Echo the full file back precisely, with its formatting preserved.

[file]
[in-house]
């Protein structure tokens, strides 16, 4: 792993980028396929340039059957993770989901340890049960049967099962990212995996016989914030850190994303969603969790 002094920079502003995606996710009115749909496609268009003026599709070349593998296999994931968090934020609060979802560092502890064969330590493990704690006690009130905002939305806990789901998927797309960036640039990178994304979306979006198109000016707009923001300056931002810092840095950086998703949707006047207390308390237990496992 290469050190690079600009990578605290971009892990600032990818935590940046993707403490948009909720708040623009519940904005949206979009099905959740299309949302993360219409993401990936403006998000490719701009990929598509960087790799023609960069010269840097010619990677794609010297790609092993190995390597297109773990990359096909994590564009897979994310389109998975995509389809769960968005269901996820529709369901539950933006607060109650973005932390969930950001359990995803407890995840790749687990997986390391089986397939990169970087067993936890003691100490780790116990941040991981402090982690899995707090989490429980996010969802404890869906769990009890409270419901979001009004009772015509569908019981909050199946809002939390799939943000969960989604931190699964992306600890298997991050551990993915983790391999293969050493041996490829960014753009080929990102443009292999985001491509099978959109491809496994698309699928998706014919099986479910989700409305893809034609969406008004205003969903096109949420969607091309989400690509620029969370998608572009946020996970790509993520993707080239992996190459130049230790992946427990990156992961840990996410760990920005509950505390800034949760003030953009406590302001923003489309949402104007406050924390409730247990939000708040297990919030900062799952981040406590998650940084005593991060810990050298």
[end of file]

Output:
[in-house]
């Protein structure tokens, strides 16, 4: 792993980028396929340039059957993770989901340890049960049967099962990212995996016989914030850190994303969603969790 002094920079502003995606996710009115749909496609268009003026599709070349593998296999994931968090934020609060979802560092502890064969330590493990704690006690009130905002939305806990789901998927797309960036640039990178994304979306979006198109000016707009923001300056931002810092840095950086998703949707006047207390308390237990496992 290469050190690079600009990578605290971009892990600032990818935590940046993707403490948009909720708040623009519940904005949206979009099905959740299309949302993360219409993401990936403006998000490719701009990929598509960087790799023609960069010269840097010619990677794609010297790609092993190995390597297109773990990359096909994590564009897979994310389109998975995509389809769960968005269901996820529709369901539950933006607060109650973005932390969930950001359990995803407890995840790749687990997986390391089986397939990169970087067993936890003691100490780790116990941040991981402090982690899995707090989490429980996010969802404890869906769990009890409270419901979001009004009772015509569908019981909050199946809002939390799939943000969960989604931190699964992306600890298997991050551990993915983790391999293969050493041996490829960014753009080929990102443009292999985001491509099978959109491809496994698309699928998706014919099986479910989700409305893809034609969406008004205003969903096109949420969607091309989400690509620029969370998608572009946020996970790509993520993707080239992996190459130049230790992946427990990156992961840990996410760990920005509950505390800034949760003030953009406590302001923003489309949402104007406050924390409730247990939000708040297990919030900062799952981040406590998650940084005593991060810990050298």